After the autocross, we expanded the fleet to include some regular 6-series Gran Coupes and some 7-series (full-size sedan) cars and moved on to the lead-follow exercise. This utilized Driveway’s longer  “Elevation” course, which includes an abrupt elevation change (think rollercoaster!) and some amazing high-speed straights. We divided into groups of three cars and drove behind the instructor in the lead car. You might think that sounds boring. Let me assure you – it’s not. The course is challenging, the instructors drive quite fast (depending on the abilities of the drivers following), and each car responds differently to your inputs. I honestly have no idea how fast I drove, because I was just a little bit focused on what I was doing, but it was plenty fast, and lots of fun. I had not driven the Elevation course before – hoo boy! I had a blast (literally) in the M6 convertible and in the 760 Li, which is a monster sedan with a V-12 engine. That was my first 12-cylinder experience, and most definitely not my last.

BMW 760 shifter

The 760 Li shifter is bigger than the Red MINI.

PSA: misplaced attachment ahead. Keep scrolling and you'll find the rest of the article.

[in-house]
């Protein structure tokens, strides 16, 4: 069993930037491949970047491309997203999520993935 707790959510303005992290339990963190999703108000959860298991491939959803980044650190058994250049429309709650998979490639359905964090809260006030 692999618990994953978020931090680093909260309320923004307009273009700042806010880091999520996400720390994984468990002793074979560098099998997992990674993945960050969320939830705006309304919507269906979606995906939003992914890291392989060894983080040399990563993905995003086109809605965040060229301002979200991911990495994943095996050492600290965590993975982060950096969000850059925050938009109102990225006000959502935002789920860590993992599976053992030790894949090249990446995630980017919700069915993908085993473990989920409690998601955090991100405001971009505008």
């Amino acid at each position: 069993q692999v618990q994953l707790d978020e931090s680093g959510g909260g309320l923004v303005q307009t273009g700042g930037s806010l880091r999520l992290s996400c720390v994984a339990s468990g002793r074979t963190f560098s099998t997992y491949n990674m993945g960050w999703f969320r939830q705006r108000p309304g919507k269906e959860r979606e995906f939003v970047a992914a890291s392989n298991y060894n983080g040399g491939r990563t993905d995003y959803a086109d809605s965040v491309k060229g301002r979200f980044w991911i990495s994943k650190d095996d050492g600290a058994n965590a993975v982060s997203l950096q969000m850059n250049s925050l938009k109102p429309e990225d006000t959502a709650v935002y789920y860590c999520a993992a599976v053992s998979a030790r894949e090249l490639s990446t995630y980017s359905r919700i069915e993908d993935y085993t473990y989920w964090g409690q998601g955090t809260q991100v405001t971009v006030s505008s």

A takeaway: the optional carbon ceramic brakes are phenomenal. Don’t think of them as an option. Think of them as required. Plus, gold brake calipers automatically make you a baller…

BMW carbon ceramic

As if all that wasn’t enough, we also got to ride on “hot laps” in an M5 with one of the instructors, Adam Seaman, who just happens to be a professional Formula Drift driver. A log may drift down a river, or a leaf may drift on the wind, but when you’re talking about cars, you’re talking about going sideways at speed. Like, instead of going forward nose-first, let’s go sideways through that turn, how about? Okay!

The hot laps were insane and insanely fun. I’ve never had such a good time watching large objects coming at me sideways. Or flying (literally) through the elevation change on the course.

BMW Adam

Instructor Adam, a crazed individual, gives us helpful pointers early in the session. Later, he tried to kill us. It was sweet.

THEN, when the driving was over, they fed us delicious barbecue AND pie AND banana pudding, all of which I love passionately. I’m pretty sure I ate more than all the men.

While digesting both the barbecue and my experience, I spent some more time crawling around in the cars. Takeaway 2: get the Bang and Olufsen sound system. It is another option that you should consider to be a requirement. At first, you will want to just listen to the sweet symphony of the M engine, but then you will be happy to be enveloped in the fantastic aural environment of the B&O speakers. Plus, a tweeter automatically rises from the dash. Winning!

What a great day. Many, many thanks to the enthusiastic and patient folks at BMW, to BMW of Austin and to Chris Markey from BMW of Austin for allowing me to participate. When’s the next event, guys??

P.S. To my new BMW USA friends, be sure to leave a comment or connect with me on Facebook. Really enjoyed meeting you guys!